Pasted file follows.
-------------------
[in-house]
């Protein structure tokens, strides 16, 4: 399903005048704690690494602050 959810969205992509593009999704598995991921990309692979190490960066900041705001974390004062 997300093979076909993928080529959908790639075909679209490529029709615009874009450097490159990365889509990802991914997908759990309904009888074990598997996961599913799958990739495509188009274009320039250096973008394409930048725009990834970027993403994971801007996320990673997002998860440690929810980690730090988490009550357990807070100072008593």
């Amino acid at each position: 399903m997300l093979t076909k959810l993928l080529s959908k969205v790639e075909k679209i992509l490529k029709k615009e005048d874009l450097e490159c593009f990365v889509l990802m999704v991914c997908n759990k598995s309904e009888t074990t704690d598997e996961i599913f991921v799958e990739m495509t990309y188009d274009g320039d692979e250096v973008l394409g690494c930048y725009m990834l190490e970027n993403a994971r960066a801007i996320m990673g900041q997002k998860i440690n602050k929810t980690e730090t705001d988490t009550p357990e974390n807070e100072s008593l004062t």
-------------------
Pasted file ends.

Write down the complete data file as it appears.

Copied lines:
[in-house]
């Protein structure tokens, strides 16, 4: 399903005048704690690494602050 959810969205992509593009999704598995991921990309692979190490960066900041705001974390004062 997300093979076909993928080529959908790639075909679209490529029709615009874009450097490159990365889509990802991914997908759990309904009888074990598997996961599913799958990739495509188009274009320039250096973008394409930048725009990834970027993403994971801007996320990673997002998860440690929810980690730090988490009550357990807070100072008593």
């Amino acid at each position: 399903m997300l093979t076909k959810l993928l080529s959908k969205v790639e075909k679209i992509l490529k029709k615009e005048d874009l450097e490159c593009f990365v889509l990802m999704v991914c997908n759990k598995s309904e009888t074990t704690d598997e996961i599913f991921v799958e990739m495509t990309y188009d274009g320039d692979e250096v973008l394409g690494c930048y725009m990834l190490e970027n993403a994971r960066a801007i996320m990673g900041q997002k998860i440690n602050k929810t980690e730090t705001d988490t009550p357990e974390n807070e100072s008593l004062t």